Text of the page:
Photo: Eric Baradat/AFP/Getty Images

This year's rush of unicorns to the public market is challenging many long-held notions about the stock market, perhaps most notably the idea that companies need pricey investment bankers and other well-paid middlemen to go public.

Why it matters: With a historically low number of companies going public in recent years, investment banks are relying on big deals from billion-dollar companies like Uber, Zoom and Lyft to make their money.

The latest: Slack held its "investor day" earlier this week ahead of a direct public listing expected in early June instead of a traditional IPO, and all eyes are on how it performs.

  • If future unicorns and minotaurs like Juul, Stripe or Airbnb choose direct listings over IPOs the well could start to run dry.

How it works: In a traditional IPO, one or more investment banks serve as underwriters — financial experts who manage many aspects of the offering.

  • They set up roadshows to court potential buyers and raise capital.
  • File paperwork with the SEC.
  • Set the IPO price and buy shares from the company then sell them to various investors through their distribution networks.
  • Provide a safeguard if demand is weaker than expected.

Be smart: Underwriters have typically charged fees of "4-7% of gross proceeds, plus an additional $4.2 million of offering costs directly attributable to the IPO," according to PwC, no matter how the IPO goes. (Larger companies typically get to pay much lower IPO fees, e.g., Uber's underwriters walked away with a paltry $100 million.) That's a hefty price to pay, but until recently was simply the cost of doing business.

The big picture: Bankers have warned that direct listings are risky, but the unimpressive IPOs of Lyft and Uber are challenging the notion that companies benefit by going the traditional route.

  • Despite having the cream of the crop in the likes of Morgan Stanley, Goldman Sachs, JPMorgan and Credit Suisse, among many others on their underwriting teams, both companies' stocks have flamed out and late-stage investors are now underwater.

The bottom line: Slack is the first headline company to pursue a direct listing since Spotify successfully went public last year. Axios' Dan Primack tells me more companies are talking to Spotify about direct listings and considering following its blueprint.

What to watch: Companies are staying private longer as they consistently are able to raise larger amounts of capital through private funding. It's a new market reality that means less companies for investors to choose from and higher multiples for the stock market overall.

Expand chart
Data: World Bank; Chart: Axios Visuals

SEC Chair Jay Clayton recently bemoaned the new environment as leaving much of America without the opportunity to benefit from what's becoming an increasingly important share of the U.S. economy.

  • "We have to do something about that," Clayton said earlier this month at the Investment Company Institute's annual gathering.

What's next? For investment banks, it's a double-edged sword: Fewer companies go public, and some that do are big enough and will hold sufficient brand recognition to skirt an IPO and go straight to the public.

  • Yes, but: Even in direct listings, companies are still consulting with bankers, who will likely never be completely left out in the cold.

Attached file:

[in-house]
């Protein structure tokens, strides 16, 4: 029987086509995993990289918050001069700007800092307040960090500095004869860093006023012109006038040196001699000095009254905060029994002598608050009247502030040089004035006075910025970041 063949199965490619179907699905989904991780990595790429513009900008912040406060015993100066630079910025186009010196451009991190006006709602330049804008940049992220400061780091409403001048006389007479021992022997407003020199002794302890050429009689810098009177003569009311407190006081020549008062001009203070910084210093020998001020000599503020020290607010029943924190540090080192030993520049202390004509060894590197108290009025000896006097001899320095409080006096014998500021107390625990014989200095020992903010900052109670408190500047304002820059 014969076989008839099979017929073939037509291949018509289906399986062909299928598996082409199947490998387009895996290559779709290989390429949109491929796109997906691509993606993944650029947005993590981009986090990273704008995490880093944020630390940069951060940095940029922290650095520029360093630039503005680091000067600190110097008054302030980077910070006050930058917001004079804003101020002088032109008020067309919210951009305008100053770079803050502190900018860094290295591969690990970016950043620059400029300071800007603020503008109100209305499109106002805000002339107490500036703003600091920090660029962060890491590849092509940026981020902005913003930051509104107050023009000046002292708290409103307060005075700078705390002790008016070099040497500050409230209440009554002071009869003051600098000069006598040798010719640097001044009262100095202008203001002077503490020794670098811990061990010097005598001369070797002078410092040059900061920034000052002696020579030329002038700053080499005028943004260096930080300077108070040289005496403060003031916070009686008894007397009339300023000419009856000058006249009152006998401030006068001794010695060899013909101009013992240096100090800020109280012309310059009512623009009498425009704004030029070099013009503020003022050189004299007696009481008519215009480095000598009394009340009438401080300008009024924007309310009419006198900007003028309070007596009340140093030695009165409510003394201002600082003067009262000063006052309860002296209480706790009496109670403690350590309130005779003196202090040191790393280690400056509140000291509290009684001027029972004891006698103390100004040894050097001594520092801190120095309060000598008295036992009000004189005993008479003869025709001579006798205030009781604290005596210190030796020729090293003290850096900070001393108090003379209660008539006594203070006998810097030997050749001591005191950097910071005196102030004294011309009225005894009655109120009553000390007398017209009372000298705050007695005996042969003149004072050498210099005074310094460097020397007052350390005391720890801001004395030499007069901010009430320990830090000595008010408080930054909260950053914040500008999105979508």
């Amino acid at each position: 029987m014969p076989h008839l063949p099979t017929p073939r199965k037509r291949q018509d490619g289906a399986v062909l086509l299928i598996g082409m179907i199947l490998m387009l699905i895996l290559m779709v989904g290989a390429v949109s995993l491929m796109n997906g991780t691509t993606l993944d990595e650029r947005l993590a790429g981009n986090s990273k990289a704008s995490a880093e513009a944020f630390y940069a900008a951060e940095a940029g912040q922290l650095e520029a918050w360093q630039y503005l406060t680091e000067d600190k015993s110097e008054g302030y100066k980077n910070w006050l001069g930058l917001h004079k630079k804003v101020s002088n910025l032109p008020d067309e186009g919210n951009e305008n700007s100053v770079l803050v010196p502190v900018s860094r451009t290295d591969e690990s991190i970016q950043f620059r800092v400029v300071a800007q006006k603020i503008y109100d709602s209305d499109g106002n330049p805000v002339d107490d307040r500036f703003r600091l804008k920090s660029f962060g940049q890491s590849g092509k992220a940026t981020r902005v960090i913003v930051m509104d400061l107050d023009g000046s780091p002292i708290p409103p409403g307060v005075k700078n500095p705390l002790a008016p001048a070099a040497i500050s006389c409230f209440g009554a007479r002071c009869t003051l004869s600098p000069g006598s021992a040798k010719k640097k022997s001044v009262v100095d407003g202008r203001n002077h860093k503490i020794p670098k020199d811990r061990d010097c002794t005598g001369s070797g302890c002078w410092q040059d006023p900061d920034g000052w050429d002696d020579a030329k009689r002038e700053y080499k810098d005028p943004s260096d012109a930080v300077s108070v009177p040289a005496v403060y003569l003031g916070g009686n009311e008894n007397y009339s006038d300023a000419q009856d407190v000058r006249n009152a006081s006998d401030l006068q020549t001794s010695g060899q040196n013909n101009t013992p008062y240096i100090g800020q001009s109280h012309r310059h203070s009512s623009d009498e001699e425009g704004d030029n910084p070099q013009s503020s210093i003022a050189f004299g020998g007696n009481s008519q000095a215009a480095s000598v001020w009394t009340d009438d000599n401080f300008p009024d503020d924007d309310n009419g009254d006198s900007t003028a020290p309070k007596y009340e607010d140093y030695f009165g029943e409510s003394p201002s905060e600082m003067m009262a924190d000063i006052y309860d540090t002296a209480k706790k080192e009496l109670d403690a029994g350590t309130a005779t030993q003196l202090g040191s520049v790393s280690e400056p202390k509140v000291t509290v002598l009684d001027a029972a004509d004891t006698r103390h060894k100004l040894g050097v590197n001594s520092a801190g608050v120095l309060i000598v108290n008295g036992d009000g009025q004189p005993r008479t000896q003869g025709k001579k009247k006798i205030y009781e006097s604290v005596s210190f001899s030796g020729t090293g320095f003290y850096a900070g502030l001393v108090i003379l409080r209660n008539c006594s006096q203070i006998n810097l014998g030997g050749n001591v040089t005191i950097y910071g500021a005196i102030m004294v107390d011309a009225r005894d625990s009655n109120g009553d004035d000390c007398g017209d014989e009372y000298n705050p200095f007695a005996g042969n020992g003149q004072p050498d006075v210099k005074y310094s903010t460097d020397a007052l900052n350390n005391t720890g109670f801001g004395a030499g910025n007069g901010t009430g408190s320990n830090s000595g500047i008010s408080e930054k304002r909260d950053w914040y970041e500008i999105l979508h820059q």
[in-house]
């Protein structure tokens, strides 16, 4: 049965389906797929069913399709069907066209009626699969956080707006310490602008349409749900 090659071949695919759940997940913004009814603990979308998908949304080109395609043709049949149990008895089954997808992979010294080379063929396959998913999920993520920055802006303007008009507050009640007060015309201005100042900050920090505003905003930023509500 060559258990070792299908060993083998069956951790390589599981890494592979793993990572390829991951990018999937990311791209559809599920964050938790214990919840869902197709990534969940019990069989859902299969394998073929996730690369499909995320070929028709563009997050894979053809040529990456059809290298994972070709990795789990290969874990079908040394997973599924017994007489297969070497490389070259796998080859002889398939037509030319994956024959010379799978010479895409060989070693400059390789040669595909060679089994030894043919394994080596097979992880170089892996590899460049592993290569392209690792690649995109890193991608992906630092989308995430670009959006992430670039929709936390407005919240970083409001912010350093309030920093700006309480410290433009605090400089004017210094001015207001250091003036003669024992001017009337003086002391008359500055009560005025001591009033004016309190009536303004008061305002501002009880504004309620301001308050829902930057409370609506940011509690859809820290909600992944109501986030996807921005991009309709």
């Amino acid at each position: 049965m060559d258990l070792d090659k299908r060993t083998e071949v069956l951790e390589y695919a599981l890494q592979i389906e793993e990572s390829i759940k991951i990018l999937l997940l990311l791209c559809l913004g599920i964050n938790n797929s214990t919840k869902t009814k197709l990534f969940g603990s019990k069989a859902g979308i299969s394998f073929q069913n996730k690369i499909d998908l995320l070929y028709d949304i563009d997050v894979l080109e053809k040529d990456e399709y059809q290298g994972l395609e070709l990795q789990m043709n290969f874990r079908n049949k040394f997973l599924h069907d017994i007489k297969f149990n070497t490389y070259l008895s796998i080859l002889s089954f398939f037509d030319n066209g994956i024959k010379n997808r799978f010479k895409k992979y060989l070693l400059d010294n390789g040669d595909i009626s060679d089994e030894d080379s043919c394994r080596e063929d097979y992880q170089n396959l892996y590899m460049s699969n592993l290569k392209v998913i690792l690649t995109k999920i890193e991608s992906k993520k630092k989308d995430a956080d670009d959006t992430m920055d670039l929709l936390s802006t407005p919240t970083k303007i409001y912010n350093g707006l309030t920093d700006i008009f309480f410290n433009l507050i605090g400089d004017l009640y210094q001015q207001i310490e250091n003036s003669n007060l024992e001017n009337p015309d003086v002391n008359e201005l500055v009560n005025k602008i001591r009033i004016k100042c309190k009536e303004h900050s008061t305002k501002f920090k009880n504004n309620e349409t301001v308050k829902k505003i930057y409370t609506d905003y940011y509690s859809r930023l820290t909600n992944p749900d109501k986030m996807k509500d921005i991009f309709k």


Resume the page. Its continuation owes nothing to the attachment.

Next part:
Go deeper: Spotify inspires unicorns to ponder going public via direct listing

Go deeper

Two officers shot in Louisville amid Breonna Taylor protests

Police officers stand guard during a protest in Louisville, Kentucky. Photo: Ben Hendren/Anadolu Agency via Getty Images

Louisville Metro Police Department said two officers were shot downtown in the Kentucky city late Wednesday, just hours after a grand jury announced an indictment in the Breonna Taylor case.

Driving the news: Metrosafe, the city's emergency services, said it received reports of a shooting at South Brook St. and Broadway Ave., near the area where protests were taking place. A police spokesperson told a press briefing the injuries of both officers were not life-threatening. One officer was "alert and stable" and the other was undergoing surgery, he said.

Updated 1 hour ago - Politics & Policy

Coronavirus dashboard

Illustration: Sarah Grillo/Axios

  1. Global: Total confirmed cases as of 9 p.m. ET: 31,778,331 — Total deaths: 974,436 — Total recoveries: 21,876,025Map.
  2. U.S.: Total confirmed cases as of 9 p.m. ET: 6,943,078 — Total deaths: 201,930 — Total recoveries: 2,670,256 — Total tests: 97,459,742Map.
  3. Health: CDC director says over 90% of Americans have not yet been exposed to coronavirus — Supply shortages continue to plague testing.
  4. Politics: Missouri Gov. Mike Parson tests positive for coronavirus — Poll says 51% of Republicans trust Trump on coronavirus more than the CDC.
  5. Technology: The tech solutions of 2020 may be sapping our resolve to beat the coronavirus
  6. Vaccines: Johnson & Johnson begins large phase 3 trial — The FDA plans to toughen standards.
  7. Sports: Less travel is causing the NBA to see better basketball.
  8. Future: America's halfway coronavirus response

Biden: Breonna Taylor indictment "does not answer" call for justice

Former Vice President Joe Biden. Photo: Leigh Vogel/Getty Images

Former Vice President Joe Biden on Wednesday condemned the grand jury indictment of a Louisville police officer who entered Breonna Taylor's home in March in a botched drug raid that led to her death, saying in a statement the decision "does not answer" for equal justice.

The big picture: Biden called for reforms to address police use of force and no-knock warrants, while demanding a ban on chokeholds. He added that people "have a right to peacefully protest, but violence is never acceptable."

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